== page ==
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Pharmacologic class: Alkylator

Therapeutic class: Antineoplastic

Pregnancy risk category D

FDA Box Warning

• Anaphylaxis may occur within minutes of administration. Epinephrine, corticosteroids, and antihistamines have been used to relieve symptoms.


Unclear. Thought to form reactive platinum complexes that inhibit DNA synthesis through formation of interstrand and intrastrand cross-linking of DNA molecules. Cell-cycle-phase nonspecific.


Powder for reconstitution for injection, lyophilized: 5 mg/ml in 50-mg and 100-mg single-use vials

Solution for injection: 5 mg/ml in 10-ml, 20-ml, and 40-ml single-use vials

Indications and dosages

Metastatic cancer of colon or rectum, given with 5-fluorouracil (5-FU) and leucovorin

Adults: On day 1, 85 mg/m2 oxaliplatin I.V. infusion and 200 mg/m2 leucovorin; give both drugs simultaneously over 2 hours, followed by 400 mg/m2 I.V. bolus of 5-FU over 2 to 4 minutes, then 600 mg/m2 5-FU I.V. as 22-hour continuous infusion. On day two, 200 mg/m2 leucovorin I.V. infusion over 2 hours, followed by 400 mg/m2 5-FU I.V. bolus over 2 to 4 minutes, then 600 mg/m2 5-FU I.V. as 22-hour continuous infusion.


• Hypersensitivity to drug or platinum products


Use cautiously in:
• thrombocytopenia
• radiation therapy
• recent pneumococcal or smallpox vaccination
• elderly patients
• pregnant or breastfeeding patients
• children.


Follow facility policy for preparing, handling, and administering mutagenic, teratogenic, and carcinogenic drugs.
• Premedicate patient with antiemet-ics, as prescribed.
• Reconstitute with sterile water or dextrose 5% in water (D5W)-never with normal saline solution or other solutions containing chloride.
• Further dilute reconstituted drug in 250 to 500 ml of D5W.
• Infuse over 2 hours simultaneously with leucovorin, but in a separate I.V. bag.
• Don't use administration sets or needles that contain aluminum.

Be aware of importance of using leucovorin rescue with this drug.

Avoid extravasation, which may cause necrosis and other severe reactions.
• Know that treatment cycles are usually repeated every 2 weeks.

Adverse reactions

CNS: headache, dizziness, fatigue, insomnia, peripheral neuropathy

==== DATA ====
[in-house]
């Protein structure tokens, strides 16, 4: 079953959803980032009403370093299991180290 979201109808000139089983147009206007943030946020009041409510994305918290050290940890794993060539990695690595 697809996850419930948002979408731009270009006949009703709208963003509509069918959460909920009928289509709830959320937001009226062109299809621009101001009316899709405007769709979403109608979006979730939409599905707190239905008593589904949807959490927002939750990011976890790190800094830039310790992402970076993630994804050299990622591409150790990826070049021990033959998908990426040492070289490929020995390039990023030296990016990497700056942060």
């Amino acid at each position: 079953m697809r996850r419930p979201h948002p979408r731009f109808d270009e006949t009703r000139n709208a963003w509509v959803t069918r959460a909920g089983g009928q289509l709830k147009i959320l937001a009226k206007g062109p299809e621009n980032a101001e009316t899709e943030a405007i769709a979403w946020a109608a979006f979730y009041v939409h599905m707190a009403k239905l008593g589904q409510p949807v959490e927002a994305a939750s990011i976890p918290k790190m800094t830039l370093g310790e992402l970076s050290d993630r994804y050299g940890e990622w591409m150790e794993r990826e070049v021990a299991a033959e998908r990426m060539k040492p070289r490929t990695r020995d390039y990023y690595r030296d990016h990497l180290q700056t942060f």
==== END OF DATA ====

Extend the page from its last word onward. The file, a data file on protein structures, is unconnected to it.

CV: cardiac abnormalities

EENT: decreased visual acuity, hearing loss, tinnitus, rhinitis, pharyngitis

GI: severe nausea, vomiting, diarrhea, constipation, dyspepsia, gastroesoph-ageal reflux, mucositis, flatulence, stomatitis, anorexia

GU: hematuria, dysuria

Hematologic: anemia, thrombocytopenia, leukopenia, pancytopenia, neutropenia, hemolytic uremic syndrome

Metabolic: hypokalemia

Respiratory: dyspnea, cough, upper respiratory infection, pulmonary fibrosis

Skin: alopecia, rash, flushing, extravasation, redness, swelling, angioedema

Other: weight loss, increased cold sensitivity, pain at injection site, anaphylaxis


Drug-drug.Aminoglycosides, loop diuretics: increased risk of nephrotoxicity

Aspirin, nonsteroidal anti-inflammatory drugs: increased risk of bleeding

Live-virus vaccines: decreased antibody response to vaccine

Myelosuppressants: increased bone marrow depression

Drug-diagnostic tests.Alanine aminotransferase, aspartate aminotransferase, bilirubin, creatinine: increased levels

Hemoglobin, neutrophils, platelets, white blood cells: decreased levels

Drug-behaviors.Alcohol use: increased risk of bleeding

Patient monitoring

Monitor I.V. site frequently to avoid extravasation.
• Monitor CBC, blood chemistry, and kidney and liver function tests before each treatment cycle.

Watch closely for blood dyscrasias, hemolytic uremic syndrome, serious pulmonary problems, and anaphylaxis.
• Conduct complete neurologic exam before and after each dose.
• Monitor vital signs and ECG. Evaluate cardiovascular and respiratory status closely.
• Assess patient's comfort level. Keep him warm during infusion to minimize neurologic effects.